ArtsAutosBooksBusinessEducationEntertainmentFamilyFashionFoodGamesGenderHealthHolidaysHomeHubPagesPersonal FinancePetsPoliticsReligionSportsTechnologyTravel

Drop The Stereotypes, Labels, Generalizations, and Groups

Updated on July 9, 2014

I'm not trying to be hyperbolic when I say that groups, stereotypes, labels, and generalizations are detrimental to us all. Even if the groups are formed for a good reason, or the stereotypes are seemingly ignorant or harmless, there are negative effects we have to look for.

We see it with race, gender, religion, political parties, and even economic principals (capitalism, socialism, communism etc). When you split people up, draw proverbial lines in the sand, and look at others as if they aren't the same as you, a lot of avoidable conflict is inevitable.

Here are some reasons why.


Groups Create An Us Against Them Mentality

Groups, regardless of how well-intentioned the founders are, almost always end up getting a little crazy. People start to get delusions of grandeur and label themselves as "warriors" for a cause. This happens too often in social and political activism.

Fringes begin to form and, as always, fringes are the loudest and most obnoxious and get the most exposure. Sometimes fringes splinter off into their own groups, and then you have an even crazier group of quacks shouting nonsensical babble.

Another problem is that other groups form as a push-back. A person sees a group, disagrees, feels alienated and upset, and forms their own movement. Now you have two idiotic fringes barking at each other while level headed people are silenced.

It's about time the level-headed people are brought forward so they can have an influence over the rest of us. Having news cycles dominated by baying nutcases is detrimental to all of us.

Annoyed face
Annoyed face | Source

Labels, Generalizations, and Stereotypes Annoy People

Listen, no one wants to be lumped in with a large group of people and then have a stereotype, generalization, or label hurled at their feet. It's annoying and, for sensitive people, hurtful. I can't stand this sort of nonsense.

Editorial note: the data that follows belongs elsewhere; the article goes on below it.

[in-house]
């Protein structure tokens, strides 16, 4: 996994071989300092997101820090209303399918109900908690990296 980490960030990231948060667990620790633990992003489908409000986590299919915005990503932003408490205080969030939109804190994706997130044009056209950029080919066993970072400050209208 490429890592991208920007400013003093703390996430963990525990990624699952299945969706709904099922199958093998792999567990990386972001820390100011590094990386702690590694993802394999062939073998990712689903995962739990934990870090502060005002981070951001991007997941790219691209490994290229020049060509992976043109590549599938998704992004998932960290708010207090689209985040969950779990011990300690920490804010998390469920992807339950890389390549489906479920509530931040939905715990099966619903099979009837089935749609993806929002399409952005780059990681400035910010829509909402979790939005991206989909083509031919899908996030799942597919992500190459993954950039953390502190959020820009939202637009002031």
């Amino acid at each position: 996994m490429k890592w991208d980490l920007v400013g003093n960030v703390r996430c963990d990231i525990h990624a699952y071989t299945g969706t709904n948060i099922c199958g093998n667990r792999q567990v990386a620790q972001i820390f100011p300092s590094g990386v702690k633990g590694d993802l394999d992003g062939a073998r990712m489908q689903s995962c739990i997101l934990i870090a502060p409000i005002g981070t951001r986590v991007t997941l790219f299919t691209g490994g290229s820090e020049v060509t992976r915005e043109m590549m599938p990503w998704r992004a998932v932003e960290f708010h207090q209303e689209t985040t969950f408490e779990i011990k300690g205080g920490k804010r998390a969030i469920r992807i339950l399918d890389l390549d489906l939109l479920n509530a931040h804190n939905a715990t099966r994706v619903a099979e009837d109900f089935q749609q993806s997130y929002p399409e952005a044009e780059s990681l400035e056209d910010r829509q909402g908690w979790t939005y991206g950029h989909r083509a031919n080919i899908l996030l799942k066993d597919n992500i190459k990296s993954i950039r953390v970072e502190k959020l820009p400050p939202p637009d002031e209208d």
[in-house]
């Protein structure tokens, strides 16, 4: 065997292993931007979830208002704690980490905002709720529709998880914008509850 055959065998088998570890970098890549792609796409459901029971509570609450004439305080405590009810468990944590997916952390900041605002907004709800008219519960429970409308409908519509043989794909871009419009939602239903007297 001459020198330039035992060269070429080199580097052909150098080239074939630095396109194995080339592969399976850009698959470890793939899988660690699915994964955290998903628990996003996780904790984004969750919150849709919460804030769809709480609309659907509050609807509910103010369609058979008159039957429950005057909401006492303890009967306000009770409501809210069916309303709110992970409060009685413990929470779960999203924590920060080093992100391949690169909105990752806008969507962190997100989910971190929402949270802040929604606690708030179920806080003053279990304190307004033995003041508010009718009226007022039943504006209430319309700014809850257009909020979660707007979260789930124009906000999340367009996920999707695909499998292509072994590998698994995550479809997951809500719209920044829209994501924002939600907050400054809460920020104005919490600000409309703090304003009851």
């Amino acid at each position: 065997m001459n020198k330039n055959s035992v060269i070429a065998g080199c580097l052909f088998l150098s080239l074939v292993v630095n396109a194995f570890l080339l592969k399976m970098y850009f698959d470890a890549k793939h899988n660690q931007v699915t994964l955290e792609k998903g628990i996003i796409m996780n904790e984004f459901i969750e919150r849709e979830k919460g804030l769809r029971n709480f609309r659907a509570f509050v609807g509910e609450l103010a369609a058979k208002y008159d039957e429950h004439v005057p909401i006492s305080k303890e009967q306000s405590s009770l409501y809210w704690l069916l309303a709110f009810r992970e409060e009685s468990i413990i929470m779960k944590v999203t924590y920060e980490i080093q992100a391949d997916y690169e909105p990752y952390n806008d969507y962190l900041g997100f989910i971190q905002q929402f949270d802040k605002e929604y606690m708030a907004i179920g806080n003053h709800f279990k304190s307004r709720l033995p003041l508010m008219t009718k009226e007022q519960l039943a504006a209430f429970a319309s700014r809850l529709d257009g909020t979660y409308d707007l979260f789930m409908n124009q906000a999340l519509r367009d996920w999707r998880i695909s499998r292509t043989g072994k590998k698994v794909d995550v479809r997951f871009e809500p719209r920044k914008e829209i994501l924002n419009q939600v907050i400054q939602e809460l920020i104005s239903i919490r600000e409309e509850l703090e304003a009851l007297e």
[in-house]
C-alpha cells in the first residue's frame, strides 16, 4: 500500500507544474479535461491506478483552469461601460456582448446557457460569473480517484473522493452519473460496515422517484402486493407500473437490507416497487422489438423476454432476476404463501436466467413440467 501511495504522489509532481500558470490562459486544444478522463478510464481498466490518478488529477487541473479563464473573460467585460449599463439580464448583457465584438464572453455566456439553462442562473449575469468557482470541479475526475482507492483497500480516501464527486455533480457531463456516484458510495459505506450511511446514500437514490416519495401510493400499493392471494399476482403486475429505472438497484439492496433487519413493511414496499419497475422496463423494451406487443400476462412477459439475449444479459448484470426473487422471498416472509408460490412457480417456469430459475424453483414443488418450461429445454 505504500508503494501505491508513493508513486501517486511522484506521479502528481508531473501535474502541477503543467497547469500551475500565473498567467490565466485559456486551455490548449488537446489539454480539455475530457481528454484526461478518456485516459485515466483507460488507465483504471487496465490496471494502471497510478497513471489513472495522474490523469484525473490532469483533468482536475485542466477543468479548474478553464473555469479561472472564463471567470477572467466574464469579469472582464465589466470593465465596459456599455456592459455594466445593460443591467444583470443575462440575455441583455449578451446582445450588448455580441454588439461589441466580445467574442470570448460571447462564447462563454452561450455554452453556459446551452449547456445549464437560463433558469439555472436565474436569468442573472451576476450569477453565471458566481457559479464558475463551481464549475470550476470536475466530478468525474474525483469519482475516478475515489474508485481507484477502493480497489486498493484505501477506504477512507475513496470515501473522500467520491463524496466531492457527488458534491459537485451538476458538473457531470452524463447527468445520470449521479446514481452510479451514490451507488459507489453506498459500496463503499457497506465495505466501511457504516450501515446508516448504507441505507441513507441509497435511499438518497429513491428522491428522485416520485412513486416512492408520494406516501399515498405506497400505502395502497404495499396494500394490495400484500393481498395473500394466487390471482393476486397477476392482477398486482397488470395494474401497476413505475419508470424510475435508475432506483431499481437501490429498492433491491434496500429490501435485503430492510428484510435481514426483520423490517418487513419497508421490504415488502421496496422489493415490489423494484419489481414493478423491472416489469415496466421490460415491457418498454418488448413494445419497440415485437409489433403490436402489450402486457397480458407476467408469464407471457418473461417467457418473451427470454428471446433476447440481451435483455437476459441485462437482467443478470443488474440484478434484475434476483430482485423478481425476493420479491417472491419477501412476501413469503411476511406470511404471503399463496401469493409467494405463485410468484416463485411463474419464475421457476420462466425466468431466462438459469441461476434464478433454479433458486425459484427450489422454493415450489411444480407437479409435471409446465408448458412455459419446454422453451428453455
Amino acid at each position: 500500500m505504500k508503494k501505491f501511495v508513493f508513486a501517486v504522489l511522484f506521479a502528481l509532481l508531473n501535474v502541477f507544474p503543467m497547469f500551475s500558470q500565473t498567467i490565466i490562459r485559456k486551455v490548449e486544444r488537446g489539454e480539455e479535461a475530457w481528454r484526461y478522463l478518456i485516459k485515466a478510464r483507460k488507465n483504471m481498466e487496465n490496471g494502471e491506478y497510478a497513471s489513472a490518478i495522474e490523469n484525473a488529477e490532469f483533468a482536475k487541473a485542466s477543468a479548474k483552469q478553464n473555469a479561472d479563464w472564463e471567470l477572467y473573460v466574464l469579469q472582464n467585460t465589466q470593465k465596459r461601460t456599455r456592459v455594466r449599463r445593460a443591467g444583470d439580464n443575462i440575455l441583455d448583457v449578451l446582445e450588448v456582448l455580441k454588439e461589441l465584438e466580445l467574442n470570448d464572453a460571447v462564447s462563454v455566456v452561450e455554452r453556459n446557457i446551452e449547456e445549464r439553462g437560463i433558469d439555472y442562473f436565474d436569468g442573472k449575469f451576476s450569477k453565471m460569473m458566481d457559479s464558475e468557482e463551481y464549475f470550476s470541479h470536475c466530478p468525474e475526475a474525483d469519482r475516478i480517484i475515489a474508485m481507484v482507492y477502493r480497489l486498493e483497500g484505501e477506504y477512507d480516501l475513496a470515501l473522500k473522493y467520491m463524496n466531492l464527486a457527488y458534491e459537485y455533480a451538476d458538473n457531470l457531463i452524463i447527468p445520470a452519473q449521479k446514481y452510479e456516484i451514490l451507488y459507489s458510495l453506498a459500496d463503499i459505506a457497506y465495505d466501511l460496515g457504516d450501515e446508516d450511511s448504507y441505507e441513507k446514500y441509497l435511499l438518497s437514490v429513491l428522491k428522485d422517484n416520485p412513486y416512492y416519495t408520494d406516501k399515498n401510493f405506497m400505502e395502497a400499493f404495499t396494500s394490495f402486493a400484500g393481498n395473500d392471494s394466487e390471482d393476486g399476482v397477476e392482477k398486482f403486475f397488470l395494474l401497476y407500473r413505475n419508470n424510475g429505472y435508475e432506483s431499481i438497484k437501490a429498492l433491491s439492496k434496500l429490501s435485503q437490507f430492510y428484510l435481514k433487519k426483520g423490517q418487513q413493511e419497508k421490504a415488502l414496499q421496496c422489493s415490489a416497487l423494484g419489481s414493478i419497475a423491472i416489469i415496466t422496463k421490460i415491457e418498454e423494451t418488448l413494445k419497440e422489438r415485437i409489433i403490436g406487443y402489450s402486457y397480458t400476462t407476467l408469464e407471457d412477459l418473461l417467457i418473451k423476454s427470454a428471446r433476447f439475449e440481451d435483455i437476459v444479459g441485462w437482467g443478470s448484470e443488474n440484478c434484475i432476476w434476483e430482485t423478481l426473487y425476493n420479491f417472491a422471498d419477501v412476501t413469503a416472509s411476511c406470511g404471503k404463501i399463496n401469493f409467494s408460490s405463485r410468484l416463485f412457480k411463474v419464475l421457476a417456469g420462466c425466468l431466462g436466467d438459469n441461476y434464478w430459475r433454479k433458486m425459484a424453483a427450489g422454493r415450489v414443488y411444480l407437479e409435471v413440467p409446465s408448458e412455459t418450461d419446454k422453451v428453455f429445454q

Even if you are making a valid point, the person you are speaking to immediately shuts down as soon as you begin to label them. That, or they get defensive. Either way, it doesn't make for a constructive conversation.

A little bit of understanding and decency is the best ice breaker for any discussion. Shouting garbage at people is not. If you approach with hostility, you'll get it back.

Groups and Labels Devalue The Individual

When you dismissively label a person and make generalizations about them based on race, ethnicity, language, gender, political affiliation--or any ist, ism, or whatever--you aren't being thoughtful.

Every person has an entire lifetime of stories to tell. Every person has a fight, a struggle, the baggage they're dragging around, defense mechanisms, and madness going on in their life. You have no idea what they've been through, what they're going through, or what tomorrow holds for them. You've no right to decide what they are with your pitiful and intellectually-lazy labeling.

They also are incredible in a lot of ways, and better than you are at so many things. The individual is amazing. What you imagine them to be with your thoughtless labels is the complete and total devaluation of them as a character.

Avoiding generalizations

People are unique
People are unique | Source

You Never Get To Know People For Who They Are

When you label, stereotype, and generalize people--or stand steadfastly with only one specific group--you don't even give yourself a chance to know another person or people.

It is impossible to get to know intricacies with all of these blockades up.

One thing I've learned traveling through North America, Latin America, and East Asia is that there simply isn't enough time to hack through all of the stereotypes and assumptions people carry around.

What you can do is be warm to one another and try to enjoy each other as much as possible. Have a coffee, have a beer, share some food. Show them pictures of your homeland. Ask about their homeland! It's more refreshing than you realize.

22 Random Acts of Kindness

Being Kind Isn't Difficult

In closing, I just have one thing to say. Try to be more accepting of one another, and get to know people for who they are and not what group you assume they belong to. Of course there are terrible people out there. It's why I'm such a cynic (which I'll speak more on in later hubs). But most people aren't evil. Most folks are actually decent and want the same thing you do: happiness and comfort.

© 2014 Blake


    0 of 8192 characters used
    Post Comment

    No comments yet.